The preliminary World Cup of Hockey roster came out last week. And that’s really getting me excited for September! It’s going to be great to watch some world class hockey before the NHL season even begins. Boy is it going to be fun to put the TV on and root against America.


Did I just say that? Root against team USA? In any sporting event…ever?! THE HELL I SAY!

But I feel like a lot of hockey fans in Pittsburgh may be put in that situation at some point during this tournament because of its funky format.

The World Cup features six traditional teams (USA/CAN/SWE/FIN/CZE/RUS). But then there are squads called “TEAM EUROPE” and the “NORTH AMERICAN YOUNGSTARS” (comprised of American and Canadian players who won’t reach age 24 before 10/1/16) rounding out the field.

The Team Europe thing I kinda get. If you want to slot in an eighth team that is representative of deeper NHL talent I can see throwing together a hodgepodge group of the non “Power 4” European countries. Although I’d suggest Slovakia could ice its own team just fine. And so could a combination of nations besides Russia that made up the former Soviet Union. Those two teams wouldn’t win. But, let’s face it, neither will “Team Europe.”

The North American Youngstars team concept is just silly though. Allegedly, international competition is supposed to be determining what nation is the best at a given sport. But in this set up, Americans are potentially going to compete against other Americans. And Canadians are potentially going to compete against other Canadians. If three of the final 4 teams alive for gold are Canada, Team USA, and Team North America, can you really make a determination of international superiority if John Gibson is stopping shots from Patrick Kane? Or if Shea Weber is checking Connor McDavid into the boards?

Don’t split the rosters. Force the club coaches and GMs to make these difficult decisions. If Jack Eichel isn’t good enough to make Team USA, then he’s just not good enough yet. If McDavid is better than Claude Giroux, then put him on and leave off Giroux.

Sticking with the McDavid-on-North America theme as an example, if this thinking had been in place before the 2010 Olympics, kid-Canada Sidney Crosby wouldn’t have won the gold for Canada in the Olympics. His Golden Goal against Team USA wouldn’t have happened because he was only 22 and would have been tucked away on the 23 and under North American Youngstars team.


And, as referenced earlier, rooting interests could get completely turned around in the semi finals, especially for Pittsburghers. There are no Penguins on the American roster as of yet (Phil Kessel may still be added when the roster expands by seven before June 1st). Meanwhile Penguin Goalie Matt Murray made the North American roster. Local kids Brandon Saad, John Gibson, and JT Miller all made the Youngstars team. Vince Trocheck may get added too.

I’m sorry, but it’s going to be hard for me to avoid rooting for that North American team in the semis or the finals even if Team USA is on the other bench. If Gibson robs Ryan McDonagh, what am I going to do? Stop my gut reaction of cheering out loud? If Saad blasts one past Ben Bishop, should I groan and throw something at the TV?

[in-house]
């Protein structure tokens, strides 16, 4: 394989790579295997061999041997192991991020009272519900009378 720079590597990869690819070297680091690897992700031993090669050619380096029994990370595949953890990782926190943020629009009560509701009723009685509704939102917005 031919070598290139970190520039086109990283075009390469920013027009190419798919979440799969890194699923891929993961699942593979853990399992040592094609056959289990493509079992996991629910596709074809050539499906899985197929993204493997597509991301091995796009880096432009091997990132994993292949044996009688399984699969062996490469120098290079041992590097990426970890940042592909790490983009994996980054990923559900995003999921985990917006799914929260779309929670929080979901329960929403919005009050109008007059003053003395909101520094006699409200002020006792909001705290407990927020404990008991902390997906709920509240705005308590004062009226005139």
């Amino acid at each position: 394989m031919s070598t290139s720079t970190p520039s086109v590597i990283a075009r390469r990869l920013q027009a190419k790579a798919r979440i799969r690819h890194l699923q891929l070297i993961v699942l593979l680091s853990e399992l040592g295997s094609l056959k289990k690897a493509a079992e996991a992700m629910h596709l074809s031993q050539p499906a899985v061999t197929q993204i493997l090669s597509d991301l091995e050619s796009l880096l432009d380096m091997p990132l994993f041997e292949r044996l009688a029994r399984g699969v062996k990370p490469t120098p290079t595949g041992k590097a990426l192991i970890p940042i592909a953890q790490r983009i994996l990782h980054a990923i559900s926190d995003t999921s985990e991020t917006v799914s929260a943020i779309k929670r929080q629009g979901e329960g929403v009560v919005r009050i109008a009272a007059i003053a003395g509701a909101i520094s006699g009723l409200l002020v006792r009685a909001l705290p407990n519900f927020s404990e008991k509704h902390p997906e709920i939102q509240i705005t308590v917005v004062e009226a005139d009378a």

I fully understand the logic. This is now an NHL/NHLPA venture as opposed to be being staged by the IIHF. So the league and its union want as much exposure and opportunity for as many of their players as possible. They want to maximize marketing two extra rosters of mainly NHL player jerseys to hang on the racks of team stores in every arena of the league. And of course, adding a second team of Canadian and American players means Canadians and Americans are more likely to turn on their televisions more often because the nationalistic rooting interest will double on both sides of the border.

But when it comes to international play nationalism usually trumps logic. And jingoism is a healthy incentive to invest your emotions. That unique type of enjoyment for fans gets compromised when you are rooting against your own country. Or in this case, roughly 50% of your own country. If the Youngstars should face off against the Americans or Canadians somewhere in the Final Four or the championship best of three, it may feel more like an All Star Game than a “win at all cost in the name of your country” event like we’ve experienced in the States in 1960, 1980, and 2010.

For instance, if Canada beats team North America for Gold, is Canada the best and second best hockey country in the world? Surely Canada probably already thinks that anyway, but I’m confused. Is America “third and a half best” then?!

Which anthem gets to be played if team North America wins? Can Le’Veon Bell’s album producers come up with a super hip mash up of “Oh, Canada” and “The Star Spangled Banner”? Maybe sing the American anthem…but do it half in French? Or how about they just play “American Woman” from the Guess Who. After all, that’s a song with America in the title, recorded by a Canadian band.

The Olympics are as successful as they are for a very simple reason. There are few things more enjoyable for a sports fan than cheering for their country in elite international competition. There is nothing more basic and easy than waving your flag. This format has unnecessarily complicated that. Just about all hockey fans will still watch. I know I will. But attempting to increase the quality of rosters may, in a strange way, dilute the passion people will have when following the tournament.

Especially when the games feature the USA & Canada vs…you know…their slightly younger selves.

Posted in Pittsburgh Penguins